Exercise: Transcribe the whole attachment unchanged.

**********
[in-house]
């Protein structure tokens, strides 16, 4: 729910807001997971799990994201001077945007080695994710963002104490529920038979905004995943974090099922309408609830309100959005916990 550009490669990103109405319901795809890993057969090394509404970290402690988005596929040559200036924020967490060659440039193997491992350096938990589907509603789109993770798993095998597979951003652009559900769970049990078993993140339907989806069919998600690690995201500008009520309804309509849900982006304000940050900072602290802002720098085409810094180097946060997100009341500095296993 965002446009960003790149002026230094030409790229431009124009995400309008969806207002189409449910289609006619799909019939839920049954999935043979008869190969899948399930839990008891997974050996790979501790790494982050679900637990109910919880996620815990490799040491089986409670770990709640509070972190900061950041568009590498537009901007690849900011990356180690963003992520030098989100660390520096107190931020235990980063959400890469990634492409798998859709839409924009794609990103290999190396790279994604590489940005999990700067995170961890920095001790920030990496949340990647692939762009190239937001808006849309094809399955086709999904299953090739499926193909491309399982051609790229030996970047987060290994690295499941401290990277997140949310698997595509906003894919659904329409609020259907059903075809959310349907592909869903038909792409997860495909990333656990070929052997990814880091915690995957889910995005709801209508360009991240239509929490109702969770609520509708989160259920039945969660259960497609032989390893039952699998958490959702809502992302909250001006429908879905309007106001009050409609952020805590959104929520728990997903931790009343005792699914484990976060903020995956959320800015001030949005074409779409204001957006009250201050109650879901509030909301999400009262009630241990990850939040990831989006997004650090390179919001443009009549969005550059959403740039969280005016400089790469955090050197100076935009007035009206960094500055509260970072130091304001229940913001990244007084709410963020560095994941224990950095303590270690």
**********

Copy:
[in-house]
């Protein structure tokens, strides 16, 4: 729910807001997971799990994201001077945007080695994710963002104490529920038979905004995943974090099922309408609830309100959005916990 550009490669990103109405319901795809890993057969090394509404970290402690988005596929040559200036924020967490060659440039193997491992350096938990589907509603789109993770798993095998597979951003652009559900769970049990078993993140339907989806069919998600690690995201500008009520309804309509849900982006304000940050900072602290802002720098085409810094180097946060997100009341500095296993 965002446009960003790149002026230094030409790229431009124009995400309008969806207002189409449910289609006619799909019939839920049954999935043979008869190969899948399930839990008891997974050996790979501790790494982050679900637990109910919880996620815990490799040491089986409670770990709640509070972190900061950041568009590498537009901007690849900011990356180690963003992520030098989100660390520096107190931020235990980063959400890469990634492409798998859709839409924009794609990103290999190396790279994604590489940005999990700067995170961890920095001790920030990496949340990647692939762009190239937001808006849309094809399955086709999904299953090739499926193909491309399982051609790229030996970047987060290994690295499941401290990277997140949310698997595509906003894919659904329409609020259907059903075809959310349907592909869903038909792409997860495909990333656990070929052997990814880091915690995957889910995005709801209508360009991240239509929490109702969770609520509708989160259920039945969660259960497609032989390893039952699998958490959702809502992302909250001006429908879905309007106001009050409609952020805590959104929520728990997903931790009343005792699914484990976060903020995956959320800015001030949005074409779409204001957006009250201050109650879901509030909301999400009262009630241990990850939040990831989006997004650090390179919001443009009549969005550059959403740039969280005016400089790469955090050197100076935009007035009206960094500055509260970072130091304001229940913001990244007084709410963020560095994941224990950095303590270690």